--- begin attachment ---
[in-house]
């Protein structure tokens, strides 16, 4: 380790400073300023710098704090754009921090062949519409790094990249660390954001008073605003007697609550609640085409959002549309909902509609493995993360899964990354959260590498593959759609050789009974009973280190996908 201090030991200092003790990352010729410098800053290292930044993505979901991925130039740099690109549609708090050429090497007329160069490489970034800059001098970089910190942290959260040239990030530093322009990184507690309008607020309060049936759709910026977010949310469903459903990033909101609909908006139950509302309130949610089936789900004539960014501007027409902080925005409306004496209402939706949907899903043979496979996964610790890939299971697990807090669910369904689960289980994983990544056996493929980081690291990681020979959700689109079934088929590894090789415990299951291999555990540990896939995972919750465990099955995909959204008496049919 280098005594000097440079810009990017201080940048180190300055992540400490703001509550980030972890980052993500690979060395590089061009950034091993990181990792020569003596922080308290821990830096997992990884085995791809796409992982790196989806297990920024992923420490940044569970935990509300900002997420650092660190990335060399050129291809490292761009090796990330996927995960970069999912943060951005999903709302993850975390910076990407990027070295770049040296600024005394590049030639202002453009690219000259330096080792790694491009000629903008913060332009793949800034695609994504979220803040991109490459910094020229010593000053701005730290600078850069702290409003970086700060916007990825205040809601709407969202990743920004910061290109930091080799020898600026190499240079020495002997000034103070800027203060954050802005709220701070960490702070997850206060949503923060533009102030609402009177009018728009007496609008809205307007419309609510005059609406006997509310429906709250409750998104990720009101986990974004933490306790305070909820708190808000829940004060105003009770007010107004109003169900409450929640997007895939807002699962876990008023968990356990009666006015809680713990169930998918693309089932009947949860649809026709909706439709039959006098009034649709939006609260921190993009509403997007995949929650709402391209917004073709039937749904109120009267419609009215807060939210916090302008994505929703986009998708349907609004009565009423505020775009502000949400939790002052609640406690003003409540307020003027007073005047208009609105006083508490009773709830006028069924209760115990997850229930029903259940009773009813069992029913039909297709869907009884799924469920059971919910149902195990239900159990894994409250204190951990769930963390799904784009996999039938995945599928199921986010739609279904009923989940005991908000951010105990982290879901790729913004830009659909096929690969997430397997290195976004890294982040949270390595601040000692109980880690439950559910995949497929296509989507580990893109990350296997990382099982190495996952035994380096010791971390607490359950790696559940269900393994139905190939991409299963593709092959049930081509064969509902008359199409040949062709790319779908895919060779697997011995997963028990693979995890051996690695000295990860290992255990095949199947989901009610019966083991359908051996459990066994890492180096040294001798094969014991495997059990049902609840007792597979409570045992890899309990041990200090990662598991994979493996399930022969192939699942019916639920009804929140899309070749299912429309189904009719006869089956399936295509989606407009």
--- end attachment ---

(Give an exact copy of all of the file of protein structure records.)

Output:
[in-house]
């Protein structure tokens, strides 16, 4: 380790400073300023710098704090754009921090062949519409790094990249660390954001008073605003007697609550609640085409959002549309909902509609493995993360899964990354959260590498593959759609050789009974009973280190996908 201090030991200092003790990352010729410098800053290292930044993505979901991925130039740099690109549609708090050429090497007329160069490489970034800059001098970089910190942290959260040239990030530093322009990184507690309008607020309060049936759709910026977010949310469903459903990033909101609909908006139950509302309130949610089936789900004539960014501007027409902080925005409306004496209402939706949907899903043979496979996964610790890939299971697990807090669910369904689960289980994983990544056996493929980081690291990681020979959700689109079934088929590894090789415990299951291999555990540990896939995972919750465990099955995909959204008496049919 280098005594000097440079810009990017201080940048180190300055992540400490703001509550980030972890980052993500690979060395590089061009950034091993990181990792020569003596922080308290821990830096997992990884085995791809796409992982790196989806297990920024992923420490940044569970935990509300900002997420650092660190990335060399050129291809490292761009090796990330996927995960970069999912943060951005999903709302993850975390910076990407990027070295770049040296600024005394590049030639202002453009690219000259330096080792790694491009000629903008913060332009793949800034695609994504979220803040991109490459910094020229010593000053701005730290600078850069702290409003970086700060916007990825205040809601709407969202990743920004910061290109930091080799020898600026190499240079020495002997000034103070800027203060954050802005709220701070960490702070997850206060949503923060533009102030609402009177009018728009007496609008809205307007419309609510005059609406006997509310429906709250409750998104990720009101986990974004933490306790305070909820708190808000829940004060105003009770007010107004109003169900409450929640997007895939807002699962876990008023968990356990009666006015809680713990169930998918693309089932009947949860649809026709909706439709039959006098009034649709939006609260921190993009509403997007995949929650709402391209917004073709039937749904109120009267419609009215807060939210916090302008994505929703986009998708349907609004009565009423505020775009502000949400939790002052609640406690003003409540307020003027007073005047208009609105006083508490009773709830006028069924209760115990997850229930029903259940009773009813069992029913039909297709869907009884799924469920059971919910149902195990239900159990894994409250204190951990769930963390799904784009996999039938995945599928199921986010739609279904009923989940005991908000951010105990982290879901790729913004830009659909096929690969997430397997290195976004890294982040949270390595601040000692109980880690439950559910995949497929296509989507580990893109990350296997990382099982190495996952035994380096010791971390607490359950790696559940269900393994139905190939991409299963593709092959049930081509064969509902008359199409040949062709790319779908895919060779697997011995997963028990693979995890051996690695000295990860290992255990095949199947989901009610019966083991359908051996459990066994890492180096040294001798094969014991495997059990049902609840007792597979409570045992890899309990041990200090990662598991994979493996399930022969192939699942019916639920009804929140899309070749299912429309189904009719006869089956399936295509989606407009």